Local Artist Transforms Blighted Housing Complex

This is an archived article and the information in the article may be outdated. Please look at the time stamp on the story to see when it was last updated.

Some local artists are getting local and national attention for transforming  public housing complex into an underground art gallery.

WGNO News Reporter Darian Trotter takes us on a tour, and talks to the artist who started it all.

For Brandan Odems it’s been a labor of love.

During the past few months he’s used cans of spray paint to transform the Florida housing projects into an underground art gallery.

He calls it “Project Be.”

“Being a part of project be is not about the past, not about the future, but just that moment in being, so,” Odems said.

Odems started out solo, but that was short lived.

When his YouTube video went viral, he was joined by other local artists who are now using artwork to spark healthy conversations.

“Before it was just a blighted property,” Odems said. “Nobody was looking at it; it was over looked, it was forgotten and by some way of art we’ve transformed it into gold.”

In some areas there are small phrases with meanings larger than life; in other areas, murals cover entire walls.

“People who I’m inspired by people I look up to,” Odems explained.

People like Dr. Martin Luther King Jr., Bob Marley, and Malcolm X.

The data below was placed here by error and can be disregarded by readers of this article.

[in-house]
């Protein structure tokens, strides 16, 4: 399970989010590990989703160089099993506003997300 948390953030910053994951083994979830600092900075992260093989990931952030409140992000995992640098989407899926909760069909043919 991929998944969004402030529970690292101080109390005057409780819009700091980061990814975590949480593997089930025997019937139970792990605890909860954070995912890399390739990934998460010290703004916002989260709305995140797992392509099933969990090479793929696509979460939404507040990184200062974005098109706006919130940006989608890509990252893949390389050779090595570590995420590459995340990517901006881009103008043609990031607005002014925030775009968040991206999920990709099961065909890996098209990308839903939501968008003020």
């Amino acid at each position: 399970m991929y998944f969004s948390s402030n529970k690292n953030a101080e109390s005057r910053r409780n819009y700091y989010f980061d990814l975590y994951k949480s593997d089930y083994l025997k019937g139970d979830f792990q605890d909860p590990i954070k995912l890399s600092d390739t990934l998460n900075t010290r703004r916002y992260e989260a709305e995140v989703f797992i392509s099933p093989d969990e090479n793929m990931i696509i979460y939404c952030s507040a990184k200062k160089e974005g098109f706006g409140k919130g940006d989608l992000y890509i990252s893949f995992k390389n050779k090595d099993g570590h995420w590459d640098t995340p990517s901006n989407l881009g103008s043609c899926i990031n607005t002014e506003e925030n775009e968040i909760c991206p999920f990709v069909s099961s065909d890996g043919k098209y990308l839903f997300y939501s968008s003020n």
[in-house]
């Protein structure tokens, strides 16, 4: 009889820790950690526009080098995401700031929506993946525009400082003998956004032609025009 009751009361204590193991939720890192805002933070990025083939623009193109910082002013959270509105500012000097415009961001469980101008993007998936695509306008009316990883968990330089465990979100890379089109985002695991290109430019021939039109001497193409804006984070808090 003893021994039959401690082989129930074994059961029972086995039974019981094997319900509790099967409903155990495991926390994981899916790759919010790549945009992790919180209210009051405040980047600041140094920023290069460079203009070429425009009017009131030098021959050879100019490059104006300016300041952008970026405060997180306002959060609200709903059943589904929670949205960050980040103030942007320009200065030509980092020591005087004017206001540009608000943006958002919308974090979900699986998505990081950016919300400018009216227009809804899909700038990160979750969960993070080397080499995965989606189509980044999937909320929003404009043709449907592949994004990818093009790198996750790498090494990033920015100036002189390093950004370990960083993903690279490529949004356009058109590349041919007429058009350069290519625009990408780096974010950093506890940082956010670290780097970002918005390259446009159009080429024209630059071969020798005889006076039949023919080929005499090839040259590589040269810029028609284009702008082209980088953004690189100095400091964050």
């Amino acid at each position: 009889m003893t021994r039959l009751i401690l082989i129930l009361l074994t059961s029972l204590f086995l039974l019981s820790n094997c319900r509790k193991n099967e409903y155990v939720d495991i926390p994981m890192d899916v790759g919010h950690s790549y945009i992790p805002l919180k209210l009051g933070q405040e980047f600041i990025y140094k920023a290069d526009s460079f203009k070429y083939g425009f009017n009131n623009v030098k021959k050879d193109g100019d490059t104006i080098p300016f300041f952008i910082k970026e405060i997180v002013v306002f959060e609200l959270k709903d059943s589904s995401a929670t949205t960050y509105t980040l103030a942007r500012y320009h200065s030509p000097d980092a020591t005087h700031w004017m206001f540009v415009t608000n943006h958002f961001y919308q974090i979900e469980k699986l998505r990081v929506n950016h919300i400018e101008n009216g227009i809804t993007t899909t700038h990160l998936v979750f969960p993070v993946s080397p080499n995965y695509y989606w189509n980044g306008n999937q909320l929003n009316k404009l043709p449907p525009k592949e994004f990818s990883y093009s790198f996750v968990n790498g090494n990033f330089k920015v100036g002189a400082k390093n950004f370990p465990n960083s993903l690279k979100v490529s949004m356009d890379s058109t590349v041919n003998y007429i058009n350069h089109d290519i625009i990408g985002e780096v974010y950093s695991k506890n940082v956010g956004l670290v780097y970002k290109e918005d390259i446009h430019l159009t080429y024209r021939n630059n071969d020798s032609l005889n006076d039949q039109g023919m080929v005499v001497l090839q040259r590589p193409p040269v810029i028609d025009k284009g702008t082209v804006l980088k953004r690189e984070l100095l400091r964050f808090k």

Each represents hope, strength, and change.

It’s inspiration that is needed in the 9th ward neighborhood, near Law and Congress Streets.

“When people over look these spaces, when they overlook the potential of what this site could be they also overlook the potential of how great this community could be,” Odems said. “So I think these paintings are a testament to how great the narrative of struggle is.”

But the gallery will soon come tumbling down to make way for new housing.

For that, Odems says bring on the bulldozers. He’s not worried about the art.

“This will be here forever in our brains. But it will be better served as housing so.”

The 14-million dollar project will provide homes for 51-families.

Former tenants will be given first option to rent.

The development is scheduled for completion by the summer of 2014.

1 Comment

  • Lisa Wu

    Looks like he has the same attitude sidewalk artists do, when they work in chalk that will only last until the next rain. Glad we at least have the video footage.

Comments are closed.